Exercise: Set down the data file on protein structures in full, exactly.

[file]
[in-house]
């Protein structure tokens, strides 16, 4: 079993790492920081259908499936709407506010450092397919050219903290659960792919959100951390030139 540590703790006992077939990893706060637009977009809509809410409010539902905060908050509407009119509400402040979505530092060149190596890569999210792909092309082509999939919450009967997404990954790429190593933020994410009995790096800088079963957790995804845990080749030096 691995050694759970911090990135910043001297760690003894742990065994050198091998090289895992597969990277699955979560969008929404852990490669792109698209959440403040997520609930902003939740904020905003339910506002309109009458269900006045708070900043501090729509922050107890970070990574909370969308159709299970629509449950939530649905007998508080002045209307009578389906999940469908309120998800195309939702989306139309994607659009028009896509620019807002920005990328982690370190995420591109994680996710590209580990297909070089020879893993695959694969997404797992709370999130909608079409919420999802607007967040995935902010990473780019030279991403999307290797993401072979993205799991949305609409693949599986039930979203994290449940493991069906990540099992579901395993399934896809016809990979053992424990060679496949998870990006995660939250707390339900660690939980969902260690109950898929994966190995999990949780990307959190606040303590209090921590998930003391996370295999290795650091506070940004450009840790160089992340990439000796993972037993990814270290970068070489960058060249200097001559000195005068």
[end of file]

[in-house]
């Protein structure tokens, strides 16, 4: 079993790492920081259908499936709407506010450092397919050219903290659960792919959100951390030139 540590703790006992077939990893706060637009977009809509809410409010539902905060908050509407009119509400402040979505530092060149190596890569999210792909092309082509999939919450009967997404990954790429190593933020994410009995790096800088079963957790995804845990080749030096 691995050694759970911090990135910043001297760690003894742990065994050198091998090289895992597969990277699955979560969008929404852990490669792109698209959440403040997520609930902003939740904020905003339910506002309109009458269900006045708070900043501090729509922050107890970070990574909370969308159709299970629509449950939530649905007998508080002045209307009578389906999940469908309120998800195309939702989306139309994607659009028009896509620019807002920005990328982690370190995420591109994680996710590209580990297909070089020879893993695959694969997404797992709370999130909608079409919420999802607007967040995935902010990473780019030279991403999307290797993401072979993205799991949305609409693949599986039930979203994290449940493991069906990540099992579901395993399934896809016809990979053992424990060679496949998870990006995660939250707390339900660690939980969902260690109950898929994966190995999990949780990307959190606040303590209090921590998930003391996370295999290795650091506070940004450009840790160089992340990439000796993972037993990814270290970068070489960058060249200097001559000195005068």